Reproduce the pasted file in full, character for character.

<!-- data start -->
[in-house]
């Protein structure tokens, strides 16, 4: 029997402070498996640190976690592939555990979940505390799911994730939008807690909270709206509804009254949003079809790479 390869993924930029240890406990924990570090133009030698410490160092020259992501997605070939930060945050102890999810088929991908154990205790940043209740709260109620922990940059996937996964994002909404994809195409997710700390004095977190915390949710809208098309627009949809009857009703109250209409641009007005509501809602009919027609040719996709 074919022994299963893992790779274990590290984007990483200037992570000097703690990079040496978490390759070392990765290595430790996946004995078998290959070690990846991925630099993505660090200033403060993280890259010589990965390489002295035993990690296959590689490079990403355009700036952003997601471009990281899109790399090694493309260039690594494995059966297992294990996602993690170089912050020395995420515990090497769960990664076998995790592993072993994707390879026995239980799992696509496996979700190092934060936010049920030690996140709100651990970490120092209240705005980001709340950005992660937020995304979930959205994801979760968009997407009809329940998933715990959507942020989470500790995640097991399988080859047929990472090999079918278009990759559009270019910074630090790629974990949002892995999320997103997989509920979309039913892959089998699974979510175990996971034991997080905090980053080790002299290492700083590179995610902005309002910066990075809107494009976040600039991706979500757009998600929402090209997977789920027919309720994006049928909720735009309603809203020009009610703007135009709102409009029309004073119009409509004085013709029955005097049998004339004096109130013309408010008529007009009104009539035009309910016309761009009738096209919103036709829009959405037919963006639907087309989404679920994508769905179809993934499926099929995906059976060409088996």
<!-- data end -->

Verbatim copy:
[in-house]
């Protein structure tokens, strides 16, 4: 029997402070498996640190976690592939555990979940505390799911994730939008807690909270709206509804009254949003079809790479 390869993924930029240890406990924990570090133009030698410490160092020259992501997605070939930060945050102890999810088929991908154990205790940043209740709260109620922990940059996937996964994002909404994809195409997710700390004095977190915390949710809208098309627009949809009857009703109250209409641009007005509501809602009919027609040719996709 074919022994299963893992790779274990590290984007990483200037992570000097703690990079040496978490390759070392990765290595430790996946004995078998290959070690990846991925630099993505660090200033403060993280890259010589990965390489002295035993990690296959590689490079990403355009700036952003997601471009990281899109790399090694493309260039690594494995059966297992294990996602993690170089912050020395995420515990090497769960990664076998995790592993072993994707390879026995239980799992696509496996979700190092934060936010049920030690996140709100651990970490120092209240705005980001709340950005992660937020995304979930959205994801979760968009997407009809329940998933715990959507942020989470500790995640097991399988080859047929990472090999079918278009990759559009270019910074630090790629974990949002892995999320997103997989509920979309039913892959089998699974979510175990996971034991997080905090980053080790002299290492700083590179995610902005309002910066990075809107494009976040600039991706979500757009998600929402090209997977789920027919309720994006049928909720735009309603809203020009009610703007135009709102409009029309004073119009409509004085013709029955005097049998004339004096109130013309408010008529007009009104009539035009309910016309761009009738096209919103036709829009959405037919963006639907087309989404679920994508769905179809993934499926099929995906059976060409088996």